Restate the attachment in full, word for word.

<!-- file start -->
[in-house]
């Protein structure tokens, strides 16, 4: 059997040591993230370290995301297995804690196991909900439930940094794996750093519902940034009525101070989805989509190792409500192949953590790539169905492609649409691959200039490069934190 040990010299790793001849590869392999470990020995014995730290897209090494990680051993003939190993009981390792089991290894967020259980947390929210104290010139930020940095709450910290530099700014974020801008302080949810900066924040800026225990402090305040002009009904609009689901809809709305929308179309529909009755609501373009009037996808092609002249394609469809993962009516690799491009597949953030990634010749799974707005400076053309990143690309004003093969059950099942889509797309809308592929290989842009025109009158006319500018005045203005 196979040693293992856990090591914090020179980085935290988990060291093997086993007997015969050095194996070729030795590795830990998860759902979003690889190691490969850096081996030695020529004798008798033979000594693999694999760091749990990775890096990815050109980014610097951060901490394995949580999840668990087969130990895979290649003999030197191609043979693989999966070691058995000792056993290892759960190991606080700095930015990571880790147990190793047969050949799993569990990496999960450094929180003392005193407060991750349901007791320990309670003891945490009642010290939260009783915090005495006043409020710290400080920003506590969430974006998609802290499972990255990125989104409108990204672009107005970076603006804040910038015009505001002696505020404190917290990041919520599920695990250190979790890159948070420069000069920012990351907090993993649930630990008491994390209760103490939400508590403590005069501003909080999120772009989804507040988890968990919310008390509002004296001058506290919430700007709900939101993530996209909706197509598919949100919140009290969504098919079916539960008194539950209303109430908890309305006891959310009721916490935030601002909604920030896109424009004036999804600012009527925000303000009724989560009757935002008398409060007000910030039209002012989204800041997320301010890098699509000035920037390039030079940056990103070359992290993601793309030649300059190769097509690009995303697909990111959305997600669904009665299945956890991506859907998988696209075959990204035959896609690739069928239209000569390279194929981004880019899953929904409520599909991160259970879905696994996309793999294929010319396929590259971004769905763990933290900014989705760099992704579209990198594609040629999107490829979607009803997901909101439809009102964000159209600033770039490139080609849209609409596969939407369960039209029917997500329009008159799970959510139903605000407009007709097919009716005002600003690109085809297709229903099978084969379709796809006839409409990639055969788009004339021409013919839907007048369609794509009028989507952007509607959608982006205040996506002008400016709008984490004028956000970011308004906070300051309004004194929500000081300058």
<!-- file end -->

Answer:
[in-house]
């Protein structure tokens, strides 16, 4: 059997040591993230370290995301297995804690196991909900439930940094794996750093519902940034009525101070989805989509190792409500192949953590790539169905492609649409691959200039490069934190 040990010299790793001849590869392999470990020995014995730290897209090494990680051993003939190993009981390792089991290894967020259980947390929210104290010139930020940095709450910290530099700014974020801008302080949810900066924040800026225990402090305040002009009904609009689901809809709305929308179309529909009755609501373009009037996808092609002249394609469809993962009516690799491009597949953030990634010749799974707005400076053309990143690309004003093969059950099942889509797309809308592929290989842009025109009158006319500018005045203005 196979040693293992856990090591914090020179980085935290988990060291093997086993007997015969050095194996070729030795590795830990998860759902979003690889190691490969850096081996030695020529004798008798033979000594693999694999760091749990990775890096990815050109980014610097951060901490394995949580999840668990087969130990895979290649003999030197191609043979693989999966070691058995000792056993290892759960190991606080700095930015990571880790147990190793047969050949799993569990990496999960450094929180003392005193407060991750349901007791320990309670003891945490009642010290939260009783915090005495006043409020710290400080920003506590969430974006998609802290499972990255990125989104409108990204672009107005970076603006804040910038015009505001002696505020404190917290990041919520599920695990250190979790890159948070420069000069920012990351907090993993649930630990008491994390209760103490939400508590403590005069501003909080999120772009989804507040988890968990919310008390509002004296001058506290919430700007709900939101993530996209909706197509598919949100919140009290969504098919079916539960008194539950209303109430908890309305006891959310009721916490935030601002909604920030896109424009004036999804600012009527925000303000009724989560009757935002008398409060007000910030039209002012989204800041997320301010890098699509000035920037390039030079940056990103070359992290993601793309030649300059190769097509690009995303697909990111959305997600669904009665299945956890991506859907998988696209075959990204035959896609690739069928239209000569390279194929981004880019899953929904409520599909991160259970879905696994996309793999294929010319396929590259971004769905763990933290900014989705760099992704579209990198594609040629999107490829979607009803997901909101439809009102964000159209600033770039490139080609849209609409596969939407369960039209029917997500329009008159799970959510139903605000407009007709097919009716005002600003690109085809297709229903099978084969379709796809006839409409990639055969788009004339021409013919839907007048369609794509009028989507952007509607959608982006205040996506002008400016709008984490004028956000970011308004906070300051309004004194929500000081300058």